GDPR could cost FTSE 100 companies £5 billion in fines

04 August 2017 3 min. read

The General Data Protection Regulation (GDPR), which comes into force next year, could see businesses globally stung by around £5 billion in fines per year. The regulation will protect EU residents from a range of potentially abusive, manipulative and unsafe uses of their data, which means that companies may be caught out unless they update their practices radically.

The GDPR will be binding on businesses leveraging the data of EU residents, including those from the UK at least until 2019, thereby having an impact on all businesses globally. The regulation makes clear who owns peoples’ data – the people themselves – and spells out what can and cannot be done with that data. The policy aims to reduce the risks faced by customers with respect to what happens with their data; many of whom are relatively unaware of the true value, as well as the full extent of the implications of sharing personal information.

The new rules are set to have wide implications, allowing customers, among others, to ask companies why they are collecting information, as well as level questions about the duration for which the data will be retained. Furthermore, customers will be able to request that their data is deleted or no longer processed  unless retention of the same is required by law. Finally, companies will be required to turn over customer data to rivals if permission is granted by the customer, thereby creating a more fluid data environment.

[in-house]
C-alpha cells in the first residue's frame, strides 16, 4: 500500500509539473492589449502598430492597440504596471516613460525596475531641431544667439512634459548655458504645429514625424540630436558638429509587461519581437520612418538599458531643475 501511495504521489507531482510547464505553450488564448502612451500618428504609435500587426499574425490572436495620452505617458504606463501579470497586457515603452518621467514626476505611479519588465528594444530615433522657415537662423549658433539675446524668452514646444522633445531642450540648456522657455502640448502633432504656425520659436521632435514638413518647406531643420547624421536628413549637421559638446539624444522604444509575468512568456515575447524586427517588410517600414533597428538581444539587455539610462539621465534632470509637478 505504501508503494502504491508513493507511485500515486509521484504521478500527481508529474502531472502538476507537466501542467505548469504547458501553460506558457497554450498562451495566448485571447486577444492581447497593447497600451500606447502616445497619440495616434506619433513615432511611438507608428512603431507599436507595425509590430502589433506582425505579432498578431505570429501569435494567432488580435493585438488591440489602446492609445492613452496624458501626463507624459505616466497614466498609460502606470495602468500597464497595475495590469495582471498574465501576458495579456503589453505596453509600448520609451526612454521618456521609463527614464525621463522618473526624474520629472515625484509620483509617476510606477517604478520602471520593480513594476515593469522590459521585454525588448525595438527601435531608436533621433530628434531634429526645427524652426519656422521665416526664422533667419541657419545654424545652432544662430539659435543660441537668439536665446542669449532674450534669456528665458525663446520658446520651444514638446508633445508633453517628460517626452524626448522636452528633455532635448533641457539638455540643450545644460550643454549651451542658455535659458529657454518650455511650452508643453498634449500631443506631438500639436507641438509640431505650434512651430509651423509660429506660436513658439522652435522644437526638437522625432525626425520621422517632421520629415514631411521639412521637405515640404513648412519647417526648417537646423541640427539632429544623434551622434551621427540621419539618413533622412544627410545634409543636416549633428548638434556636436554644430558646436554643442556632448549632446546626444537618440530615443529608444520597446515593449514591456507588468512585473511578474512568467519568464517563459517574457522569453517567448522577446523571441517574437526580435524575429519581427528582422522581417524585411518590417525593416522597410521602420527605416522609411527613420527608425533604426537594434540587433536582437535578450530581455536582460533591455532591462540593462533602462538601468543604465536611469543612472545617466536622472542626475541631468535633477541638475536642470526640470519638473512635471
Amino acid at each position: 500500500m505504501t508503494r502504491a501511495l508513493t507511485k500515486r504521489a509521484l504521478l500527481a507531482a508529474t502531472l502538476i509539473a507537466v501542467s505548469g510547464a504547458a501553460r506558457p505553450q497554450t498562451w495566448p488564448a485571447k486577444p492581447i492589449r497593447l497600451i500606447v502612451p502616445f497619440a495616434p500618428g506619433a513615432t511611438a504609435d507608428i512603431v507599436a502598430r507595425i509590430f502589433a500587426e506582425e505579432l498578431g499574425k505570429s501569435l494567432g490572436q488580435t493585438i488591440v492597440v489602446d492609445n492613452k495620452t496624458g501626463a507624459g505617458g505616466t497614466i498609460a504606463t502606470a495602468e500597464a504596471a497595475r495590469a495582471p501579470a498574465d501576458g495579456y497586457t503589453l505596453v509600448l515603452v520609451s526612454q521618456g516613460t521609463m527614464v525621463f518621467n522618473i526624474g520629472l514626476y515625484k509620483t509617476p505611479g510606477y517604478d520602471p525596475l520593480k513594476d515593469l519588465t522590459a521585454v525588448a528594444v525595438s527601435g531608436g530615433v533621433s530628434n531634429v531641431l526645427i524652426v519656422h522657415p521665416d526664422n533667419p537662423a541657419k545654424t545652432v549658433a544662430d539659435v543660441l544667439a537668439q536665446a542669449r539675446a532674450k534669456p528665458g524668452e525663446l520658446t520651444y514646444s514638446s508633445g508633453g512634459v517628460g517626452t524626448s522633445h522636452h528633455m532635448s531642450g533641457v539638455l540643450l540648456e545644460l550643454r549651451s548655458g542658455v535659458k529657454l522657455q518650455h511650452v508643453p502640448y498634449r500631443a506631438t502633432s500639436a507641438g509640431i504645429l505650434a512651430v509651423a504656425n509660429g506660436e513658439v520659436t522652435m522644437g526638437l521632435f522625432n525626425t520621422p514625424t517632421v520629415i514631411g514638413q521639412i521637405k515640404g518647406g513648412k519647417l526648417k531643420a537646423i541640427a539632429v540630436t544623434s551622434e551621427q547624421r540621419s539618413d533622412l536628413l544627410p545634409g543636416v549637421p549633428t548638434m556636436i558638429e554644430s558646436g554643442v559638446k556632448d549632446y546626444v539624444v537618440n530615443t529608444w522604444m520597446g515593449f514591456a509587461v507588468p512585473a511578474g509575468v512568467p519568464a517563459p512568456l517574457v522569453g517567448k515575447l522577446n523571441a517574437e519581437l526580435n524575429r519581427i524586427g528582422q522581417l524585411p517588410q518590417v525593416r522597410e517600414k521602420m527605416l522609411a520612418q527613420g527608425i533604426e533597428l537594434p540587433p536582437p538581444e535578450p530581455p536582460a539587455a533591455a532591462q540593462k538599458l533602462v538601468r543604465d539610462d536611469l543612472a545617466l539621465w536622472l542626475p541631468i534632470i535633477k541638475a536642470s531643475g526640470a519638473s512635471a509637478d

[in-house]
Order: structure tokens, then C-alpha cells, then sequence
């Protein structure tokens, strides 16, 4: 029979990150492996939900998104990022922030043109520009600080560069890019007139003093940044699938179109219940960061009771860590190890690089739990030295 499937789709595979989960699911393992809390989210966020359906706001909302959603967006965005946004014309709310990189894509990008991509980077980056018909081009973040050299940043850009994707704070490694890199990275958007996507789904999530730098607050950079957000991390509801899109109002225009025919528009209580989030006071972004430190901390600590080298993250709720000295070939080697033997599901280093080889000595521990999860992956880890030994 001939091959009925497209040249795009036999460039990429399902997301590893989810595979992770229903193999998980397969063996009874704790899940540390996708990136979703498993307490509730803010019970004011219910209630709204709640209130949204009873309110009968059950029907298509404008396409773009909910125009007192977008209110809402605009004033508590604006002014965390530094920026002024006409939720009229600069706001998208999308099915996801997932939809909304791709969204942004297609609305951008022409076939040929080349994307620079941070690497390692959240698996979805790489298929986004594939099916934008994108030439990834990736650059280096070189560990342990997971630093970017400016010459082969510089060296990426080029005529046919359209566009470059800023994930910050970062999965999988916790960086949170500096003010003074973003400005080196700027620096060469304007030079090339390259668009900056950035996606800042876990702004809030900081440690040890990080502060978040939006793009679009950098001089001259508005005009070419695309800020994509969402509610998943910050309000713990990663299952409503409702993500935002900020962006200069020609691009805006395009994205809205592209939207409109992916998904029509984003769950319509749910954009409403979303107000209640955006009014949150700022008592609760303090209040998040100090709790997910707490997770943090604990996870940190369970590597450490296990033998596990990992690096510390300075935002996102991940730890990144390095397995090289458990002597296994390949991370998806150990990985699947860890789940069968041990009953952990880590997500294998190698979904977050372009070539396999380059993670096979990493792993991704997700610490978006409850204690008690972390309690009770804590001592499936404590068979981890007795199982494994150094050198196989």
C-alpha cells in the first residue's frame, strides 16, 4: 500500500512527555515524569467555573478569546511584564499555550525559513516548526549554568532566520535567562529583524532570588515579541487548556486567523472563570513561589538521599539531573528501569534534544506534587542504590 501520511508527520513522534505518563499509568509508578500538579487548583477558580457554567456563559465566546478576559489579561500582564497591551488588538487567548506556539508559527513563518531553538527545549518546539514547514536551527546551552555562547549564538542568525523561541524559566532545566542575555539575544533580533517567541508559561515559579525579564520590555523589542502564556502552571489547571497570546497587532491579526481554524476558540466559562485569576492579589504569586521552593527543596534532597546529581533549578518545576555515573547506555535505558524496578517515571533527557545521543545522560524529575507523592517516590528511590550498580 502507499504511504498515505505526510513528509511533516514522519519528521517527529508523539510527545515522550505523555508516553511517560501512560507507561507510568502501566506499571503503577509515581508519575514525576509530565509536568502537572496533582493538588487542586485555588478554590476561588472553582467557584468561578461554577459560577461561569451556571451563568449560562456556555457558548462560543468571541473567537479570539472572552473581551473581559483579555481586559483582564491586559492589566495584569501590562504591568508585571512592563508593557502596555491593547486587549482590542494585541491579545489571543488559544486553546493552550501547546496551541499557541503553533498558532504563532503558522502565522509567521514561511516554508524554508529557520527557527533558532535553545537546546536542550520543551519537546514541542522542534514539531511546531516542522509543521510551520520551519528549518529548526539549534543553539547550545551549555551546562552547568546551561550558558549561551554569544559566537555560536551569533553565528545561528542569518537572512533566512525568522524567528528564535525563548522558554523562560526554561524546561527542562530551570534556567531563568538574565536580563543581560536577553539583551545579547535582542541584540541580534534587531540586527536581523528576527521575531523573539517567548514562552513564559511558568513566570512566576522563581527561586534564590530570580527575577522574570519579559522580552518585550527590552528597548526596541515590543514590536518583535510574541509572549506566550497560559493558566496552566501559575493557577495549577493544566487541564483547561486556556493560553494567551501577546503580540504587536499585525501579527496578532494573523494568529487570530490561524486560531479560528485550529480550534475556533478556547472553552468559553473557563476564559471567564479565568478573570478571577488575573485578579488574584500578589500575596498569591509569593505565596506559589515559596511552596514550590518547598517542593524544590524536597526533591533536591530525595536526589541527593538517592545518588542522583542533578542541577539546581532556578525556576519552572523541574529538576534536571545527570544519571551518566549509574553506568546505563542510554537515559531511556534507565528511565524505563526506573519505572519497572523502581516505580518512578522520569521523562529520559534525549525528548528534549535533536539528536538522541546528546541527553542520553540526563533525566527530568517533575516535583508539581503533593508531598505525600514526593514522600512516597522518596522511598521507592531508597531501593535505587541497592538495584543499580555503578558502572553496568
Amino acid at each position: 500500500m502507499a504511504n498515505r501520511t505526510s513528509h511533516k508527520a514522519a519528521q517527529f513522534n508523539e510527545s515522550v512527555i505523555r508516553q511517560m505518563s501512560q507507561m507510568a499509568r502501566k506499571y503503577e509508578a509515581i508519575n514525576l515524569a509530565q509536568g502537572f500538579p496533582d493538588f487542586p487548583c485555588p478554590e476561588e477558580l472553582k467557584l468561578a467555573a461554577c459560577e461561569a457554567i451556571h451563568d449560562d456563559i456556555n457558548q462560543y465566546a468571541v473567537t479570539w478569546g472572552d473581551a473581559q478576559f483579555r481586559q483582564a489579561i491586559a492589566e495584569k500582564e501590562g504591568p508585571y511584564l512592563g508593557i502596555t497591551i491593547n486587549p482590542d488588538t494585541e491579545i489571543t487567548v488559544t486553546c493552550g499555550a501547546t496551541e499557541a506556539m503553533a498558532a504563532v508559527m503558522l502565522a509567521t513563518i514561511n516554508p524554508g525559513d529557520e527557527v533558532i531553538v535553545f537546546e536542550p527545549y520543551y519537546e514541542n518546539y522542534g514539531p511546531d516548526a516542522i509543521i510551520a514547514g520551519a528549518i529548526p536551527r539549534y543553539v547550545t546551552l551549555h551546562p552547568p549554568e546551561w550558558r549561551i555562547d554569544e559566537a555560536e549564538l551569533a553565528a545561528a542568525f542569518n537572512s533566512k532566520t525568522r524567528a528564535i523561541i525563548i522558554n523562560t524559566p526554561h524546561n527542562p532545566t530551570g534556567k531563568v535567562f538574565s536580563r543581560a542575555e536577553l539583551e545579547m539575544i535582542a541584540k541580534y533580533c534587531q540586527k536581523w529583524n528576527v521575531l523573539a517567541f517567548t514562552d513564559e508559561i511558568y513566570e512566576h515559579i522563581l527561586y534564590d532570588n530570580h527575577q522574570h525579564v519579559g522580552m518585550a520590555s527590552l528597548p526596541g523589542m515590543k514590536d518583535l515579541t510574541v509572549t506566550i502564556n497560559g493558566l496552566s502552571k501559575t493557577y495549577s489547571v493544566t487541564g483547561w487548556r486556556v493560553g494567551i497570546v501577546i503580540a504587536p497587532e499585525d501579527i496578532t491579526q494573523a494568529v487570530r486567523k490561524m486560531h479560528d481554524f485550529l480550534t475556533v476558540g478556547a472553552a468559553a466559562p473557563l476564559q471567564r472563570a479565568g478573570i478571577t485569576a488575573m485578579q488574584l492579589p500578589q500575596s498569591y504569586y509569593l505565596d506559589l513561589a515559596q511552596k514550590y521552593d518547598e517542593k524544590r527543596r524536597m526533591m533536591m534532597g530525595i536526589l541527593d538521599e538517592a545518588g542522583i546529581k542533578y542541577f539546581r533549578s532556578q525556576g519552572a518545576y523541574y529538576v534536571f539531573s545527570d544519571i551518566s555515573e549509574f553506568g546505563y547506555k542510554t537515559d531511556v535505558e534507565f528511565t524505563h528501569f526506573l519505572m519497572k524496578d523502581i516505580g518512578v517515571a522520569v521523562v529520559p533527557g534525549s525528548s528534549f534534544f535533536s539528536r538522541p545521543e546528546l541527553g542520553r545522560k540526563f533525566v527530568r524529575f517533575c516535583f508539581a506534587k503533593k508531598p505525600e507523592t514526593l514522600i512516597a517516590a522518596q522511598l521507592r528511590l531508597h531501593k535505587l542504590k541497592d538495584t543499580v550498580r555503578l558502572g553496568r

GDPR could cost FTSE 100 companies $5 billion in fines

As it stands, businesses have until 25th May 2018 to bring their operations into compliance, with non-compliance resulting in hefty fines of up to €20 million or 4% of global revenues, depending on which one is larger. Many UK firms have a long way to go if they are to be compliant by 2018, with the current collective bill for data breach fines having recently doubled to £32 million over the past year.

New analysis from Oliver Wyman suggests that, in many instances, firms are not fully prepared for the new regulations. The study noted that were the EU to have enforced the rules over the past five years, around £25 billion in fines would have been levied on companies – based on the known data breaches over the same period. The EU has been known to levy harsh fines on anti-trust related behaviour meanwhile – fining Google $2.7 billion, Intel €1.06 billion, and Microsoft €860 million.

Banks, whose cybersecurity capacity systems have for some time been questioned, are particularly noted as being at risk from a failure – given the sensitive nature of the personal information they hold. Digitalisation continues apace in the industry, although many remain dependent on sometime insecure legacy systems; while some are seeking to leverage customers’ data for economic analysis. Other industries also face risks, with many companies across the UK unprepared for a breach in general.